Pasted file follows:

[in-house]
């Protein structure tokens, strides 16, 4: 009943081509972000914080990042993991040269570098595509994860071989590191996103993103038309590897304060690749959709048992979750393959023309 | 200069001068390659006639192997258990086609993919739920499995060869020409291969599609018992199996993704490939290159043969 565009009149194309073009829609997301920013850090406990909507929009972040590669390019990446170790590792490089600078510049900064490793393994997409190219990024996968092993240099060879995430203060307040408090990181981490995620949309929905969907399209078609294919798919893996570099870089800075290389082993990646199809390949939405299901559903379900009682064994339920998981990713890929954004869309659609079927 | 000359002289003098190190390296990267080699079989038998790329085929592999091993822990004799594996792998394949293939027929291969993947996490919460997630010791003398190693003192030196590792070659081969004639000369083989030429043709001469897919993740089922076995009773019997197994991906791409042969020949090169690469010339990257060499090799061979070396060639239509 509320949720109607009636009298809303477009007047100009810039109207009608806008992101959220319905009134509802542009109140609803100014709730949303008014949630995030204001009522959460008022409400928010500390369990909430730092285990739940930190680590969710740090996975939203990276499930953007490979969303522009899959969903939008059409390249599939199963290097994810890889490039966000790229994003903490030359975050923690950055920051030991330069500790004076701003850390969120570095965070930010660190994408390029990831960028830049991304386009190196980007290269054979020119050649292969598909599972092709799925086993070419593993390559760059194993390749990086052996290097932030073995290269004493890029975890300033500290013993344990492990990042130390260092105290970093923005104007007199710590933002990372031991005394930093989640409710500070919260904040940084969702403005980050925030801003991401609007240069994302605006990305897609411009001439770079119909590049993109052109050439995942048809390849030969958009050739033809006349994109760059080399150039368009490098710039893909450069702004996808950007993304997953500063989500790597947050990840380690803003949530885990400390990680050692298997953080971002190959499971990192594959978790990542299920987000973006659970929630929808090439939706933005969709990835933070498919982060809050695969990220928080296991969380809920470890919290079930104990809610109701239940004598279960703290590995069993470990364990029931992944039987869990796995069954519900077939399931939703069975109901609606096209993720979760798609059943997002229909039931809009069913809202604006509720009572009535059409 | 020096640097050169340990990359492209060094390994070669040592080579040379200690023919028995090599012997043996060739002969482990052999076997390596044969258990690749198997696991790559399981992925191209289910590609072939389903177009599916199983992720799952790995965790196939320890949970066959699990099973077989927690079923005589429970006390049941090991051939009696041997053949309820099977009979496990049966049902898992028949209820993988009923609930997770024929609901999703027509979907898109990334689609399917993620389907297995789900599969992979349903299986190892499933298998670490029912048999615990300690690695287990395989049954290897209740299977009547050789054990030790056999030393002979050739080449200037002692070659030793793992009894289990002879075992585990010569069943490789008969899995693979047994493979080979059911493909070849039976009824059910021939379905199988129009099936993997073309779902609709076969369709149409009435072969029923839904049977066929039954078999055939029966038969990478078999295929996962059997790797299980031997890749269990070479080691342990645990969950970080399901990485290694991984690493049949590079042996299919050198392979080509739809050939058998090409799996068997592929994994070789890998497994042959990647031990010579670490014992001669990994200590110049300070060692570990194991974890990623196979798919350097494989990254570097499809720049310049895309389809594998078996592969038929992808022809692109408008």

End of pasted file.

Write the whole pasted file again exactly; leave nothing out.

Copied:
[in-house]
């Protein structure tokens, strides 16, 4: 009943081509972000914080990042993991040269570098595509994860071989590191996103993103038309590897304060690749959709048992979750393959023309 | 200069001068390659006639192997258990086609993919739920499995060869020409291969599609018992199996993704490939290159043969 565009009149194309073009829609997301920013850090406990909507929009972040590669390019990446170790590792490089600078510049900064490793393994997409190219990024996968092993240099060879995430203060307040408090990181981490995620949309929905969907399209078609294919798919893996570099870089800075290389082993990646199809390949939405299901559903379900009682064994339920998981990713890929954004869309659609079927 | 000359002289003098190190390296990267080699079989038998790329085929592999091993822990004799594996792998394949293939027929291969993947996490919460997630010791003398190693003192030196590792070659081969004639000369083989030429043709001469897919993740089922076995009773019997197994991906791409042969020949090169690469010339990257060499090799061979070396060639239509 509320949720109607009636009298809303477009007047100009810039109207009608806008992101959220319905009134509802542009109140609803100014709730949303008014949630995030204001009522959460008022409400928010500390369990909430730092285990739940930190680590969710740090996975939203990276499930953007490979969303522009899959969903939008059409390249599939199963290097994810890889490039966000790229994003903490030359975050923690950055920051030991330069500790004076701003850390969120570095965070930010660190994408390029990831960028830049991304386009190196980007290269054979020119050649292969598909599972092709799925086993070419593993390559760059194993390749990086052996290097932030073995290269004493890029975890300033500290013993344990492990990042130390260092105290970093923005104007007199710590933002990372031991005394930093989640409710500070919260904040940084969702403005980050925030801003991401609007240069994302605006990305897609411009001439770079119909590049993109052109050439995942048809390849030969958009050739033809006349994109760059080399150039368009490098710039893909450069702004996808950007993304997953500063989500790597947050990840380690803003949530885990400390990680050692298997953080971002190959499971990192594959978790990542299920987000973006659970929630929808090439939706933005969709990835933070498919982060809050695969990220928080296991969380809920470890919290079930104990809610109701239940004598279960703290590995069993470990364990029931992944039987869990796995069954519900077939399931939703069975109901609606096209993720979760798609059943997002229909039931809009069913809202604006509720009572009535059409 | 020096640097050169340990990359492209060094390994070669040592080579040379200690023919028995090599012997043996060739002969482990052999076997390596044969258990690749198997696991790559399981992925191209289910590609072939389903177009599916199983992720799952790995965790196939320890949970066959699990099973077989927690079923005589429970006390049941090991051939009696041997053949309820099977009979496990049966049902898992028949209820993988009923609930997770024929609901999703027509979907898109990334689609399917993620389907297995789900599969992979349903299986190892499933298998670490029912048999615990300690690695287990395989049954290897209740299977009547050789054990030790056999030393002979050739080449200037002692070659030793793992009894289990002879075992585990010569069943490789008969899995693979047994493979080979059911493909070849039976009824059910021939379905199988129009099936993997073309779902609709076969369709149409009435072969029923839904049977066929039954078999055939029966038969990478078999295929996962059997790797299980031997890749269990070479080691342990645990969950970080399901990485290694991984690493049949590079042996299919050198392979080509739809050939058998090409799996068997592929994994070789890998497994042959990647031990010579670490014992001669990994200590110049300070060692570990194991974890990623196979798919350097494989990254570097499809720049310049895309389809594998078996592969038929992808022809692109408008």